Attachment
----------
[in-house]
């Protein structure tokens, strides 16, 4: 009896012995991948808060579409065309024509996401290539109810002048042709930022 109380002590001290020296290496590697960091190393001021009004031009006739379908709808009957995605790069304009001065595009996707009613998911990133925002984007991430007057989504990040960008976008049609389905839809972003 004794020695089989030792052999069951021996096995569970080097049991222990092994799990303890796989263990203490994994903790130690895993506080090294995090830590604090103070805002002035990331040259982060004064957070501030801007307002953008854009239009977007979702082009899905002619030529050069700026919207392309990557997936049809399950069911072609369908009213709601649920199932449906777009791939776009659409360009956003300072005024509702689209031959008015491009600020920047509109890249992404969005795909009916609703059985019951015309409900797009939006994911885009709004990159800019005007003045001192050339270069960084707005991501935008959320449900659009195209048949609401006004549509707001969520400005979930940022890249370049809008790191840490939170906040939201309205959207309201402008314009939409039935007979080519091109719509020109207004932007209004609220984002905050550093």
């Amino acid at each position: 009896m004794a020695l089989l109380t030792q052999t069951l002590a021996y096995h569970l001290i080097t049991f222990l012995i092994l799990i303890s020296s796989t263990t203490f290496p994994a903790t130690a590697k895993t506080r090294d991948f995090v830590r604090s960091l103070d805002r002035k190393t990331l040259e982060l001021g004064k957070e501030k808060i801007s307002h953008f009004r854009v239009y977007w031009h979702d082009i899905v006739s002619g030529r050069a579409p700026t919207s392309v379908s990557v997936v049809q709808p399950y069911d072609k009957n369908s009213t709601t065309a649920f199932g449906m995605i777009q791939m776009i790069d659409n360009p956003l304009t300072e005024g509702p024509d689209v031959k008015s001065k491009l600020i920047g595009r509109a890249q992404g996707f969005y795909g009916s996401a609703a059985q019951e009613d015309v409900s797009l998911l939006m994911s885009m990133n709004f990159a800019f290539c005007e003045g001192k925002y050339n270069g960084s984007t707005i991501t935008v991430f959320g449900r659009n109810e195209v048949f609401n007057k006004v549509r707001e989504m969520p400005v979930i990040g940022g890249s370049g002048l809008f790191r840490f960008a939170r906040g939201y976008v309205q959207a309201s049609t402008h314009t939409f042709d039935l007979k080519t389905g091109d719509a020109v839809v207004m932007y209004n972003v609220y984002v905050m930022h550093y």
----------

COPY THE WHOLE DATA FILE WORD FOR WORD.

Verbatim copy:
[in-house]
């Protein structure tokens, strides 16, 4: 009896012995991948808060579409065309024509996401290539109810002048042709930022 109380002590001290020296290496590697960091190393001021009004031009006739379908709808009957995605790069304009001065595009996707009613998911990133925002984007991430007057989504990040960008976008049609389905839809972003 004794020695089989030792052999069951021996096995569970080097049991222990092994799990303890796989263990203490994994903790130690895993506080090294995090830590604090103070805002002035990331040259982060004064957070501030801007307002953008854009239009977007979702082009899905002619030529050069700026919207392309990557997936049809399950069911072609369908009213709601649920199932449906777009791939776009659409360009956003300072005024509702689209031959008015491009600020920047509109890249992404969005795909009916609703059985019951015309409900797009939006994911885009709004990159800019005007003045001192050339270069960084707005991501935008959320449900659009195209048949609401006004549509707001969520400005979930940022890249370049809008790191840490939170906040939201309205959207309201402008314009939409039935007979080519091109719509020109207004932007209004609220984002905050550093």
């Amino acid at each position: 009896m004794a020695l089989l109380t030792q052999t069951l002590a021996y096995h569970l001290i080097t049991f222990l012995i092994l799990i303890s020296s796989t263990t203490f290496p994994a903790t130690a590697k895993t506080r090294d991948f995090v830590r604090s960091l103070d805002r002035k190393t990331l040259e982060l001021g004064k957070e501030k808060i801007s307002h953008f009004r854009v239009y977007w031009h979702d082009i899905v006739s002619g030529r050069a579409p700026t919207s392309v379908s990557v997936v049809q709808p399950y069911d072609k009957n369908s009213t709601t065309a649920f199932g449906m995605i777009q791939m776009i790069d659409n360009p956003l304009t300072e005024g509702p024509d689209v031959k008015s001065k491009l600020i920047g595009r509109a890249q992404g996707f969005y795909g009916s996401a609703a059985q019951e009613d015309v409900s797009l998911l939006m994911s885009m990133n709004f990159a800019f290539c005007e003045g001192k925002y050339n270069g960084s984007t707005i991501t935008v991430f959320g449900r659009n109810e195209v048949f609401n007057k006004v549509r707001e989504m969520p400005v979930i990040g940022g890249s370049g002048l809008f790191r840490f960008a939170r906040g939201y976008v309205q959207a309201s049609t402008h314009t939409f042709d039935l007979k080519t389905g091109d719509a020109v839809v207004m932007y209004n972003v609220y984002v905050m930022h550093y």